JAKARTA: About three weeks after Russian troops invaded Ukraine, Indonesian housewife Liesye Setiana was forced to close her banana chip business as cooking oil supplies dried up across the country.
Millions of consumers and small business owners in the world’s fourth most populous nation have been rattled for months by skyrocketing cooking oil prices.
As the war between the two major grain and sunflower seed producers sent jitters through global markets, many producers rushed to shift their goods abroad to cash in on soaring rates.
Setiana would travel to a supermarket over an hour from her remote East Java village of Baruharjo to buy a daily eight-litre batch of palm oil that could keep her business alive.
But the 49-year-old mother of two would be turned away, with sellers heavily rationing the commodity used in products ranging from cosmetics to chocolate spreads.
“I was fuming and told the employees that I really need the cooking oil for personal use, not for hoarding,” said Setiana, who used to make up to 750,000 rupiah ($52) a day selling her savoury yellow snack.
“How come we have cooking oil shortages when Indonesia is the world’s top palm oil producer?”
Her battle for supplies is just a snapshot of the cooking oil crisis that has spurred hours-long queues of residents with jerry cans in hand across Indonesia’s most populous island, Java, and others such as Borneo.
Two people died in March from exhaustion – including one who had queued at three different supermarkets, according to local media – as they waited in searing heat to get their hands on a product that rose to 20,100 rupiah a litre at its height.
Indonesia produces about 60 percent of global palm oil supplies, with one-third consumed domestically. India, China, the European Union and Pakistan are among its major export customers.
The squeeze on cooking oil at home forced the Indonesian government to impose a now-lifted ban on exports last month, easing prices and shoring up domestic supplies.
But at the end of May, the price of bulk cooking oil, the most affordable in the country, still hovered at about 18,300 rupiah per litre on average, above the government’s target of 14,000 rupiah, according to official data.
The price spike has left many with difficult decisions to make.
Sutaryo, who like many Indonesians goes by one name, runs a tempe chip business out of his home in South Jakarta. He was forced to jack up his prices and lay off four employees to stay afloat.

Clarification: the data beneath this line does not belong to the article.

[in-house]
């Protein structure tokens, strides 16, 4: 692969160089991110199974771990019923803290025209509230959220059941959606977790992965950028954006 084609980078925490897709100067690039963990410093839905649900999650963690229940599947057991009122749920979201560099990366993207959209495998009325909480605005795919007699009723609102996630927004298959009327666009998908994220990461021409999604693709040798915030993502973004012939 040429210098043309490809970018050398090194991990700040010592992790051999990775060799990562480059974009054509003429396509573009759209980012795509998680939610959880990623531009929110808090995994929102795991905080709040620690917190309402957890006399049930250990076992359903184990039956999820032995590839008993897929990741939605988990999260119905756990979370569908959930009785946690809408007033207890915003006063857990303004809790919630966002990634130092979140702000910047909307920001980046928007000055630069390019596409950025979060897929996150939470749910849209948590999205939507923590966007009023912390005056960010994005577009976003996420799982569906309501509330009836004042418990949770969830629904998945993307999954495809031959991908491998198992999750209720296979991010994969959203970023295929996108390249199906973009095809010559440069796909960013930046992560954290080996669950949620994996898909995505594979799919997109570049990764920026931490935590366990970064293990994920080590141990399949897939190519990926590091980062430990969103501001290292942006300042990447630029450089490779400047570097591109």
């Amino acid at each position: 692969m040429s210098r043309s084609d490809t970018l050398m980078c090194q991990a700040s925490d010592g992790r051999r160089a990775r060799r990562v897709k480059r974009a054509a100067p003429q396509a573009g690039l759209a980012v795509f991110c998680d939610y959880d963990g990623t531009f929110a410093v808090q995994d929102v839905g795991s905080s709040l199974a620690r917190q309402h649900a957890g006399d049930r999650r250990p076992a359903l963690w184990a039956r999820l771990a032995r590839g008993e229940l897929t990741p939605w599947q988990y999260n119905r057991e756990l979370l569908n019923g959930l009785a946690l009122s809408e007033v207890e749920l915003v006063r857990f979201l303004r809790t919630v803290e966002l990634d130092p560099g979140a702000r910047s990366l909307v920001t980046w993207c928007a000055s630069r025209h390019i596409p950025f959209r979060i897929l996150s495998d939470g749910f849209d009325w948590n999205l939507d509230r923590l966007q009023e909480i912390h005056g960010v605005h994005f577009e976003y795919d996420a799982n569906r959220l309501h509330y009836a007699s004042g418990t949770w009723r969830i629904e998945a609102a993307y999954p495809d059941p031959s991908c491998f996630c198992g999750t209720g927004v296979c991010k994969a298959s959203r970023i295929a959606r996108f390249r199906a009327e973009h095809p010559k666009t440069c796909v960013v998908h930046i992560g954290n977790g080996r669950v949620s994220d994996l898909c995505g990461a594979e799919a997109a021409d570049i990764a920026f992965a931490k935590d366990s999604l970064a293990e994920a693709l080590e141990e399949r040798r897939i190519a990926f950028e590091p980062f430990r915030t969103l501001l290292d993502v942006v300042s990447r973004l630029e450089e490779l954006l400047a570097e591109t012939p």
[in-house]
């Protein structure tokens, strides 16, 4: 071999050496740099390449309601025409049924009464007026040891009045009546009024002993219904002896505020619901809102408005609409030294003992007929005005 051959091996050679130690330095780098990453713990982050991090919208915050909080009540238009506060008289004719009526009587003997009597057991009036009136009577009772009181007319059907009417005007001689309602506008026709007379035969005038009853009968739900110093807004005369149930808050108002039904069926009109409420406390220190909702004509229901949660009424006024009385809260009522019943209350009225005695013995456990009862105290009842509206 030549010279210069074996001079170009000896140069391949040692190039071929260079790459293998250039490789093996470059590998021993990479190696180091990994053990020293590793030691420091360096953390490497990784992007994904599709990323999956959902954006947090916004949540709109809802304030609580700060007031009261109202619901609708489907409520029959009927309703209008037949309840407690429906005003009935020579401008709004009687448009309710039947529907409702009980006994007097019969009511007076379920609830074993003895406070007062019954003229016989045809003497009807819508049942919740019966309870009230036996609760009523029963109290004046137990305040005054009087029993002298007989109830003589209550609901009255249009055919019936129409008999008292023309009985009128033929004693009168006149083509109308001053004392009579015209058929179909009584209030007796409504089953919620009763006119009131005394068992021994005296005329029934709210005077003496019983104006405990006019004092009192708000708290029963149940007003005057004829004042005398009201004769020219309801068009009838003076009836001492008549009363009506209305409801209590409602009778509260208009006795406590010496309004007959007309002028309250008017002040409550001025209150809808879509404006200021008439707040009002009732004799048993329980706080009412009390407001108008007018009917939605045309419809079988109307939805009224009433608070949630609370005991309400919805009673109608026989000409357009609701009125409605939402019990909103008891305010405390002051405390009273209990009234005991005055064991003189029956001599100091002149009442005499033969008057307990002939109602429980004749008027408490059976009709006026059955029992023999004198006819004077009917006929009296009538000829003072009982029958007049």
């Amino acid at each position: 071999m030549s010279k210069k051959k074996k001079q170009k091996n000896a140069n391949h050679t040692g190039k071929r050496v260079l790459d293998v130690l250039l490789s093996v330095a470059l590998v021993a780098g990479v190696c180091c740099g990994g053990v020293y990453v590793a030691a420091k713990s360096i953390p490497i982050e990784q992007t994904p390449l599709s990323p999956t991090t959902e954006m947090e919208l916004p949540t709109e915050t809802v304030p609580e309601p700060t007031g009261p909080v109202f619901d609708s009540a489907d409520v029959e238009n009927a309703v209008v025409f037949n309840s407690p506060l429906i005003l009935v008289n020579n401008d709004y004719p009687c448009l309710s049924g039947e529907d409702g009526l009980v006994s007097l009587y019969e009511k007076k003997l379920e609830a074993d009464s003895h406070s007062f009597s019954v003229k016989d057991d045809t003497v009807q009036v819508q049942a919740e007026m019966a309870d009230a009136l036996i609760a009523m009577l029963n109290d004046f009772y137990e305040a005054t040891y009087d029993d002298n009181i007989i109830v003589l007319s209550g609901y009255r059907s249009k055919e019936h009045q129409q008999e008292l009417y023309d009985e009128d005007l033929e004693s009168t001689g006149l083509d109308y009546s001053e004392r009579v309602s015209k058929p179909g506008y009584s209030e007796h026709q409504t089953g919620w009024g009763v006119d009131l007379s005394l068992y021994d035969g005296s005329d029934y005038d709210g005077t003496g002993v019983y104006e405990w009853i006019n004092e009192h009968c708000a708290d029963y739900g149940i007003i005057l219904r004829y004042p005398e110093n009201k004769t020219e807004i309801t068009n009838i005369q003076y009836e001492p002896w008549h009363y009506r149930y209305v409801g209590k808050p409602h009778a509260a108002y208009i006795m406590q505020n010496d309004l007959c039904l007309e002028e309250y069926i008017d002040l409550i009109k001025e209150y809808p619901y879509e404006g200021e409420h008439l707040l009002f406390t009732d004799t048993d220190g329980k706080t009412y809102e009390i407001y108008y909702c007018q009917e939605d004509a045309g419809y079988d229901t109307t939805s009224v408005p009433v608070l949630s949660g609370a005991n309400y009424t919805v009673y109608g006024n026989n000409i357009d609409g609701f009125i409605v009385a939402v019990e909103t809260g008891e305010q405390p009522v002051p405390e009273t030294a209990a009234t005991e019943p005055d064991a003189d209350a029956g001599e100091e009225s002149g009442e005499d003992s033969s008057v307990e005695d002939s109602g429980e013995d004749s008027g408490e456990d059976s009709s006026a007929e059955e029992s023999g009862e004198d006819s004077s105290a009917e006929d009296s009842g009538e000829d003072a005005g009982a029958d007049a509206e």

“After the surge of cooking oil prices, we have to be smart in calculating our production cost. Our consumers are left with no other choice but to accept a higher price for our kripik tempe,” he said, referring to the traditional soy-based crackers.
With demand yet to recover, production at Sutaryo’s home factory has slid from 300 to 100 kilogrammes a day, and daily revenue is down to six million rupiah from 15 million before the pandemic.
About half-a-dozen workers cut thin slices of tempe before throwing them into frying pans of hot oil, letting them sizzle until crispy.
It is a far cry from the hustle and bustle of the business’s pre-pandemic peak, said Sutaryo, when he had workers frying tempe chips outside for lack of space.
‘Significant’ impact on poor
Cooking oil prices were already on the rise in 2021, but the impact of Moscow’s assault has driven them to record highs, said Mohammad Faisal, executive director of the Center of Reform on Economics (CORE Indonesia) think tank.
The government is now moving to secure even more supplies at home, meaning there is unlikely to be a repeat of the spike seen after Russia’s invasion of Ukraine, he said.
But while prices may come down in Indonesia’s towns and cities, they will stay high for those living in rural and remote areas like Setiana.
“For lower-income people, the impact is significant because, at the same time, there are increases in the prices [of other commodities],” Faisal told AFP.
With local prices unlikely to fall, and with little money coming in since her husband was laid off, Setiana now has other worries – like no longer being able to afford school fees for her children.
“If prices of staple goods go up, we have little left for other expenses.”